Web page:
In more than 99percent cases of human trafficking in Thailand, traffickers ignored court orders to compensate victims, fuelling fears that many survivors could be re-trafficked, revealed by data obtained exclusively by the Thomson Reuters Foundation.
According to the latest available statistics from the Office of the Attorney General, obtained by Thomson Reuters Foundation, Thai courts have ordered traffickers to pay their victims more than 130 million baht (USD4.3 million) for damages caused in about 1,335 cases since 2014.
However, the money was only paid in five cases, with survivors receiving a total of 5.6 million baht – excluding cases settled out of court – found data from the government’s anti-trafficking department, obtained via Thailand’s freedom of information law.
Although Thailand has rescued a record-breaking 1,000-plus trafficking victims this year, campaigners are concerned that the failure to pay compensation will leave them in fresh danger.
Chonticha Tangworamongkon, a program director at the Human Rights and Development Foundation, which provides free legal aid to migrant workers and trafficking victims said, “It’s an important issue that is unfortunately being neglected. This money will enable (victims) to start a new life and prevent them from being re-trafficked, but the government’s role in assisting victims in pursuing the claims is still not clear.”
Meanwhile, Thai government considers amending its 1999 anti-money laundering law to allow offenders’ assets seized by the Anti-Money Laundering Office (AMLO) to be used to compensate victims.
Four public hearings were held this year to discuss the legal amendment – seized assets are currently state property – but it is unclear when it will be reviewed by the cabinet, the Thomson Reuters Foundation report said.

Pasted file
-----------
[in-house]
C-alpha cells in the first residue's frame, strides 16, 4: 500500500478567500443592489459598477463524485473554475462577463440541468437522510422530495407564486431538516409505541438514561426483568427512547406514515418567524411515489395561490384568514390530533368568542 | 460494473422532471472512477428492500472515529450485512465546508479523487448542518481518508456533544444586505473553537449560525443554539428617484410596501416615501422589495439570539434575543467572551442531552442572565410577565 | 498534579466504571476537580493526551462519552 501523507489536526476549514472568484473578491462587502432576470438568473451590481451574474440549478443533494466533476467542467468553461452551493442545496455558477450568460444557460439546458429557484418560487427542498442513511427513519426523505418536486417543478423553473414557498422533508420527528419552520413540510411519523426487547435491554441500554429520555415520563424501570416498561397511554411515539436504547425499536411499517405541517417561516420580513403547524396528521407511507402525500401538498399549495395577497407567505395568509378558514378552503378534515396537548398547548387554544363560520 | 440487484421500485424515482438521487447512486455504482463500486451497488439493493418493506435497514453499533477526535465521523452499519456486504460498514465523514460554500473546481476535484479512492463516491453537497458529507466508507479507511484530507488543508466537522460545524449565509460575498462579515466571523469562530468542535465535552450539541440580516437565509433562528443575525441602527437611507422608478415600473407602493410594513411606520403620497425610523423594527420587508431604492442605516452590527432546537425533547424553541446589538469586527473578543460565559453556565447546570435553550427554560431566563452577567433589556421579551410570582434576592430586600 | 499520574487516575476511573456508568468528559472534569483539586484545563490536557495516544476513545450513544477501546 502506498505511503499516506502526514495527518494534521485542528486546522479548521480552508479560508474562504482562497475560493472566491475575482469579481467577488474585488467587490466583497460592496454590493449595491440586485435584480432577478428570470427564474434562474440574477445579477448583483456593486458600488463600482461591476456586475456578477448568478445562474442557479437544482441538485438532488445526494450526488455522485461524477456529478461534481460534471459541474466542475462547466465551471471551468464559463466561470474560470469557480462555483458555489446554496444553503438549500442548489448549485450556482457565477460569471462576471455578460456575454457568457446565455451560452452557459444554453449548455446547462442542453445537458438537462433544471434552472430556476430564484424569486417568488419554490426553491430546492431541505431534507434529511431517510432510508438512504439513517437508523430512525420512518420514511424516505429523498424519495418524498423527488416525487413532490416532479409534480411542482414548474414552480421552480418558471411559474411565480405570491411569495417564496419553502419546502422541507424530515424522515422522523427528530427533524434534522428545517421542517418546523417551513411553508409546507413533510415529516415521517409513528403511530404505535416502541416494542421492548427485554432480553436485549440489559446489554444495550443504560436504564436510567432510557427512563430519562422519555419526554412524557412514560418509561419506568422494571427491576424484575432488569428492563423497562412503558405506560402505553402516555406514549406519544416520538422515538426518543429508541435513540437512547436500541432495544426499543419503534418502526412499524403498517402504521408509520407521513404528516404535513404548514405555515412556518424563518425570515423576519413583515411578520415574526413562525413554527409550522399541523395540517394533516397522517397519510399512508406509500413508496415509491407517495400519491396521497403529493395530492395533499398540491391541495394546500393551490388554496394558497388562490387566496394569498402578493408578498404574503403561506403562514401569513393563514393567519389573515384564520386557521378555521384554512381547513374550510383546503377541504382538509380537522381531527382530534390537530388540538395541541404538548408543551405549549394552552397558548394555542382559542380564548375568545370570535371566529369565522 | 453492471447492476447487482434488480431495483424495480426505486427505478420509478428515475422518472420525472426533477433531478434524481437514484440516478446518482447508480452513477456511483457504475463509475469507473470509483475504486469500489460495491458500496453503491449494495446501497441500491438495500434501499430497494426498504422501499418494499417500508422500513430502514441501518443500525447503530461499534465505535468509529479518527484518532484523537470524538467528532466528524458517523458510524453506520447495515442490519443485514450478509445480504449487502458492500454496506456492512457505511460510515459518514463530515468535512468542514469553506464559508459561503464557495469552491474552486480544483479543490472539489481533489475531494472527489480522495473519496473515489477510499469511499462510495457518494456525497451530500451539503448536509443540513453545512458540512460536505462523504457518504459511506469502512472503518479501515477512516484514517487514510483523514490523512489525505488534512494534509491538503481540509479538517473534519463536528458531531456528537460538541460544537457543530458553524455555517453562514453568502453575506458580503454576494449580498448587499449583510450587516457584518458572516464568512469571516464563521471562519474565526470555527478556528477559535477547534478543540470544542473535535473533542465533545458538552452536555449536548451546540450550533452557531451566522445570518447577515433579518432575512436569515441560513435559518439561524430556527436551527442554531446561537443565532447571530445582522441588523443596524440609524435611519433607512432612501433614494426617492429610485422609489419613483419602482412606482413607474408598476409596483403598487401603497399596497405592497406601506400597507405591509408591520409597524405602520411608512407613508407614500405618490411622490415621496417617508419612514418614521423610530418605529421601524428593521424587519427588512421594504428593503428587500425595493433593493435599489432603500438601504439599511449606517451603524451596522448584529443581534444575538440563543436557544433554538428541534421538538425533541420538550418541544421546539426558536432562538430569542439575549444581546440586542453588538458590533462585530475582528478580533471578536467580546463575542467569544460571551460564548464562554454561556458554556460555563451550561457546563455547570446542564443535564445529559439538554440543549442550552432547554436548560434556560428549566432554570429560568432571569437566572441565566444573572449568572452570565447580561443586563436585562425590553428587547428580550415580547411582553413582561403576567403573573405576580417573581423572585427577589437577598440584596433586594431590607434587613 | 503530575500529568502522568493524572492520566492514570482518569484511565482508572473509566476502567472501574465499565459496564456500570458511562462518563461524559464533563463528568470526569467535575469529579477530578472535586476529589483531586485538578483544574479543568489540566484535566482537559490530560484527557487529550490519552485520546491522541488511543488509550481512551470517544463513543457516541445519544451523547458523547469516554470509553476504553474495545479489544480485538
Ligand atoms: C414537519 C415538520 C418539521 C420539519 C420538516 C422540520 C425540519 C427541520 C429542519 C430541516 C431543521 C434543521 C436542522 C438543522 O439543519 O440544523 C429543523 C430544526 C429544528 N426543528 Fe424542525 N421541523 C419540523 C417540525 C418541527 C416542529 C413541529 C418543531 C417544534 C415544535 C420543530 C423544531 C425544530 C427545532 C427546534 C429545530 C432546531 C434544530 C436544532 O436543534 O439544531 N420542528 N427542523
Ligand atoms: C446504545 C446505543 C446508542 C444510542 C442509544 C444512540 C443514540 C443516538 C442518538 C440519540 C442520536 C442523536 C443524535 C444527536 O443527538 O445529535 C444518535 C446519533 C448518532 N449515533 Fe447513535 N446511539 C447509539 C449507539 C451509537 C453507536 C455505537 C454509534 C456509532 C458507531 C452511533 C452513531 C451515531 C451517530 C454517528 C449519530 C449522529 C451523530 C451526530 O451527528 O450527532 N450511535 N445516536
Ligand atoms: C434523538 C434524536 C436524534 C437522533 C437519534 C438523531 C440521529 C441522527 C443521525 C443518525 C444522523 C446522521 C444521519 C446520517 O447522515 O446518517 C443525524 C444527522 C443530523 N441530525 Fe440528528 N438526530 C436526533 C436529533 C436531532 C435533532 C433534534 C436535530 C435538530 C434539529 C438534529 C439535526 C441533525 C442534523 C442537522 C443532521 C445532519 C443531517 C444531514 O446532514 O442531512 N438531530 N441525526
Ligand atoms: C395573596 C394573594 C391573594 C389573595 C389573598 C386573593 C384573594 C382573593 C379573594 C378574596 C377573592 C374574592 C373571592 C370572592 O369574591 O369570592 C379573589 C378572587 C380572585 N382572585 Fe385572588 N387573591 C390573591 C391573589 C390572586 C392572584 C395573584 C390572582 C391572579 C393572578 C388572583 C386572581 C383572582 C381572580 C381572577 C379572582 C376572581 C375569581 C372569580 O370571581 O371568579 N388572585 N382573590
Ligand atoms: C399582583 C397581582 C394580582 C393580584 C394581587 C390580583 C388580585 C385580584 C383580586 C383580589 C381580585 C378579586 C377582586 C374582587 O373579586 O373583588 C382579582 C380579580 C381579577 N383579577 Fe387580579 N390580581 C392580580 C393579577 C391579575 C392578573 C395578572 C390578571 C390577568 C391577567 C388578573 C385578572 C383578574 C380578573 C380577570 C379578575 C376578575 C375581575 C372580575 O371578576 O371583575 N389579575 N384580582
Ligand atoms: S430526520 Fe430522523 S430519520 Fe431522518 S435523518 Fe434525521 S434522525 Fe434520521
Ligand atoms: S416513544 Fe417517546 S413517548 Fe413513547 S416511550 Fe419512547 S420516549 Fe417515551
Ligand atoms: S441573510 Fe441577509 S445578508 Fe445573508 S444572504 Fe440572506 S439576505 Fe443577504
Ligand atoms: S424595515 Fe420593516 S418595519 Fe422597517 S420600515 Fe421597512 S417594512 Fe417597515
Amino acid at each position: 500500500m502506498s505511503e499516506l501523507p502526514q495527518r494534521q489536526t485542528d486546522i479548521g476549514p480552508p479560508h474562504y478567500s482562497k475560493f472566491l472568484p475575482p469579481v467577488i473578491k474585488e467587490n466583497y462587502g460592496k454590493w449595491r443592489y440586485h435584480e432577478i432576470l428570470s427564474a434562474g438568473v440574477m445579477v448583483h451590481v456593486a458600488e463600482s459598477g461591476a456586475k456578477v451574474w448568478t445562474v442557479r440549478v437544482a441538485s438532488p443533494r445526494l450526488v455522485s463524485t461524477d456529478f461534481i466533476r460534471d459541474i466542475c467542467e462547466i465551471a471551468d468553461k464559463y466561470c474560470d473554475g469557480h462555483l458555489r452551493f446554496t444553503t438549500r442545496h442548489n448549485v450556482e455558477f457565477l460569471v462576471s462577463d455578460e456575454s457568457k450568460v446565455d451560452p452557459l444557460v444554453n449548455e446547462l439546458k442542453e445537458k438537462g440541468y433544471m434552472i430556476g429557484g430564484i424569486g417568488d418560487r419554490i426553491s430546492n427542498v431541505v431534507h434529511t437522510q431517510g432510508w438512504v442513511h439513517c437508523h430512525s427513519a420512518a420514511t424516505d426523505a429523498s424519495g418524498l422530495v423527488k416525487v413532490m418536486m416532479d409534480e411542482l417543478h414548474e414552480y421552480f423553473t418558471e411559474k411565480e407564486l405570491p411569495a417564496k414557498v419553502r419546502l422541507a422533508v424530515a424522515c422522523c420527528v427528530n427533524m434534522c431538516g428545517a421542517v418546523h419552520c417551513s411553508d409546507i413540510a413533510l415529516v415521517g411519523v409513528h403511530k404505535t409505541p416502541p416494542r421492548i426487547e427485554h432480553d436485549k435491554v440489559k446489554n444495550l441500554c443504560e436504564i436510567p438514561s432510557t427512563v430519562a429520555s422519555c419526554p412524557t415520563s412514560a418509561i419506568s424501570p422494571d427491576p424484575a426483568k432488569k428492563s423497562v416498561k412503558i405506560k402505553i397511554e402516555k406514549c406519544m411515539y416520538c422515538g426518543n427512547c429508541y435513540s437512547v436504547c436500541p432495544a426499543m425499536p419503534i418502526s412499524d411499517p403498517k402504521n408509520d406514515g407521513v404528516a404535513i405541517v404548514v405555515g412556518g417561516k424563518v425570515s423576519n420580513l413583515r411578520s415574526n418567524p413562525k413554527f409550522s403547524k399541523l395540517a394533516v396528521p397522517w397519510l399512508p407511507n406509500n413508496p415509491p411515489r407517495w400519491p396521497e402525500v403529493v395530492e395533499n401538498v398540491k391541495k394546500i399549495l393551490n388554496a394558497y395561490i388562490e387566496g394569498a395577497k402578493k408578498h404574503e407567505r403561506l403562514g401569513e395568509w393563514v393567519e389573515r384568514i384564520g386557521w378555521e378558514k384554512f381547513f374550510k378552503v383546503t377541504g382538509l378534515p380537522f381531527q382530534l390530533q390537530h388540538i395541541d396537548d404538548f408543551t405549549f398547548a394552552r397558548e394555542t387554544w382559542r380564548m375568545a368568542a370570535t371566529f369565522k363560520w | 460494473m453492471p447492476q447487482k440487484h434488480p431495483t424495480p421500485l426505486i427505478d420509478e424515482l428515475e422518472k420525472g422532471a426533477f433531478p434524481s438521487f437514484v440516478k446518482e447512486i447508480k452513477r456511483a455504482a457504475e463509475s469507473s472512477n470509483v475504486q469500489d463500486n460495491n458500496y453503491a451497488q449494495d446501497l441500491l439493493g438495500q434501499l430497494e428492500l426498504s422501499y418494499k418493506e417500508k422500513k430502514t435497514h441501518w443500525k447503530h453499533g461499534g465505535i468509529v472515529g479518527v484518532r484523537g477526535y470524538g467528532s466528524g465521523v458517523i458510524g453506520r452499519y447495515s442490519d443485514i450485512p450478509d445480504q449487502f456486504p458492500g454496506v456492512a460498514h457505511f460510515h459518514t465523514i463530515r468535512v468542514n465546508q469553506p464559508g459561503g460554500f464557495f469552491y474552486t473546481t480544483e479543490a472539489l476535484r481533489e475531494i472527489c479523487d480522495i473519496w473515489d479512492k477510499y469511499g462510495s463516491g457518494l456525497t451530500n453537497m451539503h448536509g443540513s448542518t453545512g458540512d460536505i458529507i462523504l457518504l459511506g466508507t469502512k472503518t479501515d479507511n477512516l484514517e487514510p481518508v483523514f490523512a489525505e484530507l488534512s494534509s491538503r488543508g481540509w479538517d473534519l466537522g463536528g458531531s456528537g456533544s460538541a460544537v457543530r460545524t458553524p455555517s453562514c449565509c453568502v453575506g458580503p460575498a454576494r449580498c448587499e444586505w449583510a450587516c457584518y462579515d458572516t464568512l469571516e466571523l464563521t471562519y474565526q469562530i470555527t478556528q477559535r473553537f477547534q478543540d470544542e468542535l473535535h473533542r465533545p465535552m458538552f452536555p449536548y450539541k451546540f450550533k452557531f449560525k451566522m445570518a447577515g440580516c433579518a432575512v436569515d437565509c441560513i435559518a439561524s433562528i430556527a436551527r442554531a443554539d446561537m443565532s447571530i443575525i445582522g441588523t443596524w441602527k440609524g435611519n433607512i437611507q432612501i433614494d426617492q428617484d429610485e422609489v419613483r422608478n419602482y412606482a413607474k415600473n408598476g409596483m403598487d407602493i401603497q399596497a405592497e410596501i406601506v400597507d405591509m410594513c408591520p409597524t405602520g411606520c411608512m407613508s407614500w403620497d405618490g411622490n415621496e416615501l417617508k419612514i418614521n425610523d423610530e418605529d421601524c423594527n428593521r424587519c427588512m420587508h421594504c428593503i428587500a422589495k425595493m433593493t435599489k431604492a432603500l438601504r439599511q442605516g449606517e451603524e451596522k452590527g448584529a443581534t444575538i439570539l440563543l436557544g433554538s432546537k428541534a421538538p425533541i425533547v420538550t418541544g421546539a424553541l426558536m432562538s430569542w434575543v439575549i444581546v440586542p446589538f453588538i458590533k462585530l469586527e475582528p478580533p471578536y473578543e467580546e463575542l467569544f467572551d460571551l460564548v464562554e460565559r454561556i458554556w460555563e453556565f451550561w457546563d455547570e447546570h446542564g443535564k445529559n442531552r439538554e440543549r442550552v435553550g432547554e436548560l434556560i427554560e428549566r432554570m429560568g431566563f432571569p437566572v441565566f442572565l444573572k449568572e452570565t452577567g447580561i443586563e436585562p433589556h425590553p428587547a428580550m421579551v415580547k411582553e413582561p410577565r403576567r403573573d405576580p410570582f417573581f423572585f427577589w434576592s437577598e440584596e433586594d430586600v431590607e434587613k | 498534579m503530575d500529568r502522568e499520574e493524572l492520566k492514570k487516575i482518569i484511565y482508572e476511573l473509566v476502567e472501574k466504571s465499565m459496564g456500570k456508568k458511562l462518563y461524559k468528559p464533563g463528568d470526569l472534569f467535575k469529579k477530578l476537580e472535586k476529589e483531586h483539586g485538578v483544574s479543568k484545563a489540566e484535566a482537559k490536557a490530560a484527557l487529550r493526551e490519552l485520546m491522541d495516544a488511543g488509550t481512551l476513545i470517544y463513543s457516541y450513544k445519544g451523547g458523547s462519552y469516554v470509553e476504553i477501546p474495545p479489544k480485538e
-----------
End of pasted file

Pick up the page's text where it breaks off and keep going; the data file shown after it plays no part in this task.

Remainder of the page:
Thailand is home to about 610,000 modern slaves – about one in 113 of its 69 million people – according to the Global Slavery Index by the rights group Walk Free Foundation.
The United States called on Thailand in June to increase compensation to victims in its annual Trafficking in Persons (TIP) report – which ranked it as a Tier 2 country – meaning it is making significant efforts to combat the crime.
Trafficking victims are automatically compensated through a government fund – which provides living and rehabilitation expenses and lost wages – but Tangworamongkon said these sums of money were not sufficient for victims to rebuild their lives.
While Thai law allows victims to claim compensation from convicted traffickers, offenders have refused to pay in more than 1,000 cases – for which there is no legal punishment.
The law requires the Ministry of Social Development and Human Security to assist victims in enforcing their compensation claims, yet anti-trafficking charities and campaigners say it has failed to ensure that fines are collected from offenders.
But pursuing claims is a complex process, which involves tracing offenders’ assets and bringing in the Legal Execution Department – which enforces court orders – to seize them.
Ratchapon Maneelek, a director at Thailand’s anti-trafficking department, which falls under the social ministry, said several government agencies had been holding meetings to determine the extent of their legal powers to enforce claims.
“This is something new for us that we may not have expertise in,” he told the Thomson Reuters Foundation.
To view the full report go to https://www.reuters.com/article/us-thailand-trafficking-compensation-exc/exclusive-thailands-human-traffickers-flout-99-of-court-orders-to-compensate-victims-idUSKBN1WU00P.
(About the source: The Thomson Reuters Foundation, the charitable arm of Thomson Reuters, that covers humanitarian news, women’s and LGBT+ rights, human trafficking, property rights, and climate change.)